Sunday, July 5, 2009

Water quality

For a Pittsburgh writer's take on water quality issues with the Ohio River, click here.

The old Ohio River Company boats ... with updates

One warm, sunny morning in late 2007, I found myself at Virginia Point Park at Kenova WV staring at the towboat Ohio making a tow. It appeared to be picking up loaded coal barges. Thanks to how barges are tied close to the bank there, I was able to shoot several wonderful photos of the old boat and its crew.

A few months later, on a sunny day at the mouth of the Guyandotte River, I saw the Ohio coming down the Ohio River. It slowed as a motorboat was lowered into the water and came to shore to drop off a crewman and his suitcase. I followed the boat down the river and got some good shots of it passing under the 6th Street bridge.

For a couple of weeks, I followed the Ohio as it traveled up and down the Ohio and onto the Monongahela, hoping to catch it in this area again. You see, the old Ohio River Co. boats with their curved lines and distinctive pilothouses were some of the earliest that I can recall from having grown up on the banks of the Ohio.

Earlier this year, I noticed that some of the boats were appearing less frequently in the lists of those using Ohio River locks. In April, I found them tied to the shore of the Kanawha River about a mile above its mouth, victims of the slowdown in river traffic. This photo was taken from the berm of old U.S. 35 near sunset.

I miss those old boats. The Ohio, Indiana, Pennsylvania and others were instantly recognizable as Ohio River Co. boats, and many times as I lay in bed at night I could recognize them by the sounds of their engines.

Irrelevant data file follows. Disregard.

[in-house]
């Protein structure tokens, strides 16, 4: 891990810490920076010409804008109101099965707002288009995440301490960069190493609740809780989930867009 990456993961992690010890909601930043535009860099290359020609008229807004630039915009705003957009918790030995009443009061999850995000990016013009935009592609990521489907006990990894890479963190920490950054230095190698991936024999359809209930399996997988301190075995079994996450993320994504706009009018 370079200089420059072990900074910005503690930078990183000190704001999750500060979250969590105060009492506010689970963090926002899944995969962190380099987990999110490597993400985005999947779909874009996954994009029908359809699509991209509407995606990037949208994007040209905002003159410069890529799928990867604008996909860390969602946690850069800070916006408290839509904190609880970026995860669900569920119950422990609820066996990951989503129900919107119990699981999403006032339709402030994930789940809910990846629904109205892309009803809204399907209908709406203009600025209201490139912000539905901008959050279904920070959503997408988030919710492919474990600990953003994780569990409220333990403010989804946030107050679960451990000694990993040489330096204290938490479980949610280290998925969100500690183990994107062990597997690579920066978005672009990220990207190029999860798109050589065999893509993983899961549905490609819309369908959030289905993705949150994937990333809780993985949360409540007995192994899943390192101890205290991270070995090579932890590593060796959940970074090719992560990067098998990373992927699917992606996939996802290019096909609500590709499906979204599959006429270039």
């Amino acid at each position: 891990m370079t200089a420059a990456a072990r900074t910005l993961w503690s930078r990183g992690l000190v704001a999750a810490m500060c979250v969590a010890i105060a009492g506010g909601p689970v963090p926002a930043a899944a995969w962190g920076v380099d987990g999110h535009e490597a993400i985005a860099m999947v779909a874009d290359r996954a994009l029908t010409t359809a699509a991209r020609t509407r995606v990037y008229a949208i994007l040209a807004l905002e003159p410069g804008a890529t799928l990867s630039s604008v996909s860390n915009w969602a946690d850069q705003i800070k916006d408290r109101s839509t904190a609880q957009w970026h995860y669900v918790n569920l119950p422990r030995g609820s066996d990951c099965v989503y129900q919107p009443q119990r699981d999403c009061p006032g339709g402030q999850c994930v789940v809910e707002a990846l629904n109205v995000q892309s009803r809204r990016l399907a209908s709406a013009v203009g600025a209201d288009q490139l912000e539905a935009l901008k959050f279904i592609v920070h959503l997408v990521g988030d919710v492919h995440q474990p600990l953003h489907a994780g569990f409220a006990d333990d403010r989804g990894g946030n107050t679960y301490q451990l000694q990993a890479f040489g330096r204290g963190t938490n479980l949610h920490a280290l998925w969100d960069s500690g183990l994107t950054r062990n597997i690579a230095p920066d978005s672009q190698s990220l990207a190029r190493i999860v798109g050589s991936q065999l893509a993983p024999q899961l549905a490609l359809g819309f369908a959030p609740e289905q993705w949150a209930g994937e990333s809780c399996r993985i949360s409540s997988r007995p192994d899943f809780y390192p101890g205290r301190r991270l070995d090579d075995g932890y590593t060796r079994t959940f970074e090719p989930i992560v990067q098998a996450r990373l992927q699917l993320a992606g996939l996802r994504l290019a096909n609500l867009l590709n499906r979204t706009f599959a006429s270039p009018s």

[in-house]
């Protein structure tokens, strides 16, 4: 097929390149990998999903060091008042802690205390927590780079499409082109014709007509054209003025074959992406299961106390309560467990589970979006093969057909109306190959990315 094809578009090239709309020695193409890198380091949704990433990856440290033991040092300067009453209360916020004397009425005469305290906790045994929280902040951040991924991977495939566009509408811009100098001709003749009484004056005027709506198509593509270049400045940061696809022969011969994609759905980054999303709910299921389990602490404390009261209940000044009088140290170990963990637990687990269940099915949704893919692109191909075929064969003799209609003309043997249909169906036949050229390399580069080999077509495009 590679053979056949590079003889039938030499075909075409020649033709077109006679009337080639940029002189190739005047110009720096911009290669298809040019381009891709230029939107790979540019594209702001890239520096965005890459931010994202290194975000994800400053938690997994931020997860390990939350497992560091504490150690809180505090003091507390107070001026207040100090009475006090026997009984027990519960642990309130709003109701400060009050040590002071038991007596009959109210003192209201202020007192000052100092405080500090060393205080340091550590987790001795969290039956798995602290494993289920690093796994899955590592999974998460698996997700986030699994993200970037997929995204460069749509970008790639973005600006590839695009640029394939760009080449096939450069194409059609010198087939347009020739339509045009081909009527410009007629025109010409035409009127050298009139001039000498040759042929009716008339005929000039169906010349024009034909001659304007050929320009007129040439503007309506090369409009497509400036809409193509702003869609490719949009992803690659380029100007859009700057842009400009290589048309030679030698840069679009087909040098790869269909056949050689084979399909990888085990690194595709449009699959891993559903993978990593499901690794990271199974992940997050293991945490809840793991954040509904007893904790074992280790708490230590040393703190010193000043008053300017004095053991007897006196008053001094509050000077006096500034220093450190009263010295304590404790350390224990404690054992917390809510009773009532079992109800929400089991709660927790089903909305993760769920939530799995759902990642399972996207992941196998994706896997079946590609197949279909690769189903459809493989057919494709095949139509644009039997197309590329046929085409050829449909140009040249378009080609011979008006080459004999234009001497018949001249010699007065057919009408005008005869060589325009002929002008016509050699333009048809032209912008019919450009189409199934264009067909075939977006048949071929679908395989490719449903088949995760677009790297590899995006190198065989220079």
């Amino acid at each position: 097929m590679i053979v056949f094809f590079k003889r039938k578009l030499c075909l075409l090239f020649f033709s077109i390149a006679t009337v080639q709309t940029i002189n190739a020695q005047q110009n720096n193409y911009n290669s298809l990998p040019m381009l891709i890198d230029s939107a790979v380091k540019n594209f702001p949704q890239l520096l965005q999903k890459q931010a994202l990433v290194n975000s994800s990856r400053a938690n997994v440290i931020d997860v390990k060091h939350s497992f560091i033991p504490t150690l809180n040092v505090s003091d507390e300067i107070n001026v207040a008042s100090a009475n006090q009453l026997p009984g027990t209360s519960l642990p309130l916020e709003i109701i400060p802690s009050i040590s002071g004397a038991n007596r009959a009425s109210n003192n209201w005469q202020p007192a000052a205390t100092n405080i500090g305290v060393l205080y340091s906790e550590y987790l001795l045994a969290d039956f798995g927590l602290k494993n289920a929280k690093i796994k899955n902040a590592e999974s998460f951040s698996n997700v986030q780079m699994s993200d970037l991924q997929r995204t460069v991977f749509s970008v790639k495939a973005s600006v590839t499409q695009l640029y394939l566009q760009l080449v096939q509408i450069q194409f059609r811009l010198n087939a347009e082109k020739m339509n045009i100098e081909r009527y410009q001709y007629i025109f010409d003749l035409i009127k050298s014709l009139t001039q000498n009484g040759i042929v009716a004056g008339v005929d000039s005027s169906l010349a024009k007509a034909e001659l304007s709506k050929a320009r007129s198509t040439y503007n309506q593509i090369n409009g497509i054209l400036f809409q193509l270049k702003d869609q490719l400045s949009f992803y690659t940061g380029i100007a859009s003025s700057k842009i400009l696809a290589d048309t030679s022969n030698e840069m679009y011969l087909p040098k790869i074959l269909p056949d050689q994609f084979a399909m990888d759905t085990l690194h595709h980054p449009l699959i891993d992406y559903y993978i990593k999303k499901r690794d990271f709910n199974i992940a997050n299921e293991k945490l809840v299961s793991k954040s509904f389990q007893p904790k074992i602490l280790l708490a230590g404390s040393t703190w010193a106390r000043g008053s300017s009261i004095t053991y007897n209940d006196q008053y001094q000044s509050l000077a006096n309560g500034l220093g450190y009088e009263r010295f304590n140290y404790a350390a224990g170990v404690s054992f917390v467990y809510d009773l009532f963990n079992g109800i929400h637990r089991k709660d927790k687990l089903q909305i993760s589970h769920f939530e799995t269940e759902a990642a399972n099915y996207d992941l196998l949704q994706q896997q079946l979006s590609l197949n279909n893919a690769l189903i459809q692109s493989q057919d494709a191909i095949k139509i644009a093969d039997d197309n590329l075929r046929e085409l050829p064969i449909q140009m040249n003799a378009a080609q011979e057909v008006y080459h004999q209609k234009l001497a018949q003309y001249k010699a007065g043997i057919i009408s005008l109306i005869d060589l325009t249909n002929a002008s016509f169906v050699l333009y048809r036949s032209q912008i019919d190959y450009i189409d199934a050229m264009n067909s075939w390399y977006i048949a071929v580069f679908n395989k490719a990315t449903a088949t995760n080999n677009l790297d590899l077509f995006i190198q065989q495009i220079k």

I don’t have the time or resources to do a definitive history on this particular class of boat, but I do remember many of them: The Orco (now the Ohio), the L. Fiore (Pennsylvania), Robert P. Tibolt (Indiana), Wm. H. Zimmer, Bob Benter, John Ladd Dean and City of Huntington among them. If I recall correctly, the Bob Benter made history by being the first to use the new locks at the Greenup Locks and Dam in the late 1950s as the dam was being built.

Yesterday, my sons and I saw the Ohio, Pennsylvania and Indiana tied up at the same spot on the Kanawha. The Pennsylvania and the Indiana may have been out recently, but I think the Ohio has been there for a while. It’s a shame. I prefer the Ohio over the other two because its pilothouse has not been raised and it retains its original lines.

I look forward to shooting these boats again when they’re back on the river.

Here are a couple of photos of them on the river.

First, the Indiana last December as it approached the Gallipolis Locks and Dam:

And the Pennsylvania on Memorial Day weekend as it headed upriver, approaching Gallipolis OH:

Update 1: The photo above was from Memorial Day 2008, not this year. Sorry for omitting the year.

Update 2: This from a contact who goes by the handle towboatin46:
These two boats are sisters but the Pennsylvania was repowered and the pilothouse raised along the way. The old Ohio River Company boats and their unique design by St Louis Shipbuilding are some of my favorites. Madison Coal has kept a similar paint scheme as ORC originally had.

And this from wvtowboater:
... Of all the times I've seen these boats, I never realized some of the subtle differences between the sisters, having never seen them tied up side by side like this before. You may have been able to recognize these boats before by the sound of their engines, but that probably won't be the case anymore since MCS finished repowering all of their Fairbanks Morse powered boats with EMDs near the beginning of the year. 

Comments from a photo on my Flickr site that I did not run here.